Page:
So often, things are not at all as they appear. Problem is, most of us don’t bother looking because we like the fantasy.
Even if our favorite Instagrammer is posing in a borrowed gown in a rented apartment, sporting a $10,000 handbag with nothing but maxed out credit cards inside, we enjoy the mistaken impression better than we would enjoy the truth.
This is one reason art fraud is hard to investigate and prosecute; the buyers of forged art refuse to participate in the investigation. They refuse to submit their property to authenticity tests. They don’t want to know. The painting looks like a real Picasso, the optics are good; that’s enough for them.
Instagram and the art world aren’t the only places where optics are often at odds with reality, or at least don’t represent the whole truth.
For instance, many Democrats are currently up-in-arms over the fact that the four front-runners in the race for the Democratic nomination are all white.
The optics are terrible.
Of course, optics don’t always tell the whole story, do they?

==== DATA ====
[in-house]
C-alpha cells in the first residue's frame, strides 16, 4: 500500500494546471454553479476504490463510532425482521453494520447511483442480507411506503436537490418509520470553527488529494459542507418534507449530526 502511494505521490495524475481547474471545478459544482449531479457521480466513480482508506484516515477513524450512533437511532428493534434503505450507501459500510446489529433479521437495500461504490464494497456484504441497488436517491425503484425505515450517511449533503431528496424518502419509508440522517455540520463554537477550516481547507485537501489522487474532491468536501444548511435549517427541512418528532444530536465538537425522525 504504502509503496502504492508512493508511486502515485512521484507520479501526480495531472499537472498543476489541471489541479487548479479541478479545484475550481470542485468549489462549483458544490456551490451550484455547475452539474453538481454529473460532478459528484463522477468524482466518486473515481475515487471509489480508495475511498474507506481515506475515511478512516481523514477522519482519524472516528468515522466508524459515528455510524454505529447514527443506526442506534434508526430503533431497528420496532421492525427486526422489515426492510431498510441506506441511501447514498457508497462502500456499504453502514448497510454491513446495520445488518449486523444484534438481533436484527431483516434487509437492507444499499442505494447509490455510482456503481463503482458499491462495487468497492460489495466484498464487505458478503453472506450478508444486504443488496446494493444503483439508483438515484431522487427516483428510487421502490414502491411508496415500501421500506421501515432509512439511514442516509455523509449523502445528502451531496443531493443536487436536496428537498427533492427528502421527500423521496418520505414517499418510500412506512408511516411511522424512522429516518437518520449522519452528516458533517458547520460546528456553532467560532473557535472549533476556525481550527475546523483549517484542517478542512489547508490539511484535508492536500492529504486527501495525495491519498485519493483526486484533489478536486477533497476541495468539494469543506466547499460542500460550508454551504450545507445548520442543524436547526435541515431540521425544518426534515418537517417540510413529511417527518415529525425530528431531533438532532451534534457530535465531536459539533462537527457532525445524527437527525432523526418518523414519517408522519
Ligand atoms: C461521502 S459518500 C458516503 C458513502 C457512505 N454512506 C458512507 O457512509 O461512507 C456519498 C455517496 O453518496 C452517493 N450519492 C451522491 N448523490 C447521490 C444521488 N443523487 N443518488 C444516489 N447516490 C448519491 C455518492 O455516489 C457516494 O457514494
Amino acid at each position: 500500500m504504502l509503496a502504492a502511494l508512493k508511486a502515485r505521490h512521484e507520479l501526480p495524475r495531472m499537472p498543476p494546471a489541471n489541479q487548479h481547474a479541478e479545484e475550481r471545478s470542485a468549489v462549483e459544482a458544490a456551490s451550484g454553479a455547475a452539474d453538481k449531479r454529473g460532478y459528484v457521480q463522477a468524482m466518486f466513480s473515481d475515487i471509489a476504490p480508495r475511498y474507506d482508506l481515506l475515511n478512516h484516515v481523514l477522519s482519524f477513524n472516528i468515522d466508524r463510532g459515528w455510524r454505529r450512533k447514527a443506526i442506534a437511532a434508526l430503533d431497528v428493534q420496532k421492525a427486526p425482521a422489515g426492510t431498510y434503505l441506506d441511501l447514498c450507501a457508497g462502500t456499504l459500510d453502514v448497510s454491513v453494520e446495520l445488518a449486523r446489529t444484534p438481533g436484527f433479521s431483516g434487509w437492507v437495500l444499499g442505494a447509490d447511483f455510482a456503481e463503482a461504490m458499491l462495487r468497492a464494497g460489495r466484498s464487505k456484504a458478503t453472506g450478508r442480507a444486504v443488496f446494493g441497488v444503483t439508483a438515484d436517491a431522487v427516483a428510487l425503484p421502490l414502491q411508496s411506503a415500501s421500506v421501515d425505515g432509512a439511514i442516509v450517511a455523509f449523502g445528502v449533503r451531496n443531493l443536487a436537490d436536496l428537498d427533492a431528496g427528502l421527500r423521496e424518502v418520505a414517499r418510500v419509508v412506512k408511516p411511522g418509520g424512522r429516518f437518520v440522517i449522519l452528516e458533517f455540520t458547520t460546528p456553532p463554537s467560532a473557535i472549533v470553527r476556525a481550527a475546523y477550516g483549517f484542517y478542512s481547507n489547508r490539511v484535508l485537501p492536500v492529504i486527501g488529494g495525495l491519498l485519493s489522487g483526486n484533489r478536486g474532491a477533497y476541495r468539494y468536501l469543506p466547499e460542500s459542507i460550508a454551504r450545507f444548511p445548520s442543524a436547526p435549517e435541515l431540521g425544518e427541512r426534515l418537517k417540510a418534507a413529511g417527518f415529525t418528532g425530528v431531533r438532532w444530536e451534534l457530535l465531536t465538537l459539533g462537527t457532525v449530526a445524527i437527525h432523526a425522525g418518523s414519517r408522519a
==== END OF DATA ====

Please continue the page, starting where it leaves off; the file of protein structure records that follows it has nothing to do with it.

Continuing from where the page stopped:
Take the optics of the recently and spectacularly failed Fyre Festival. If you haven’t seen the documentary, the kerfuffle is easily explained.
Wealthy people were tricked by gorgeous supermodels posing on Instagram- lounging on a tropical island, cavorting on yachts, drinking French champagne in string-bikinis- into paying an average of $60,000 for an all-exclusive, ultra-luxury, celebrity experience in paradise.
The entire thing, of course, was nothing more than fantastic optics plastered over a giant Ponzi scheme put together by someone who- big surprise- cared more about relaxing with supermodels than actually organizing a festival.
The privileged set who showed up at the festival island, miles from nowhere, found hurricane tents, cheese sandwiches, a lack of any critical infrastructure and no organizers. The scenes that followed, of rich people fighting over basic supplies like toilet paper, have been likened to scenes from Lord of the Flies.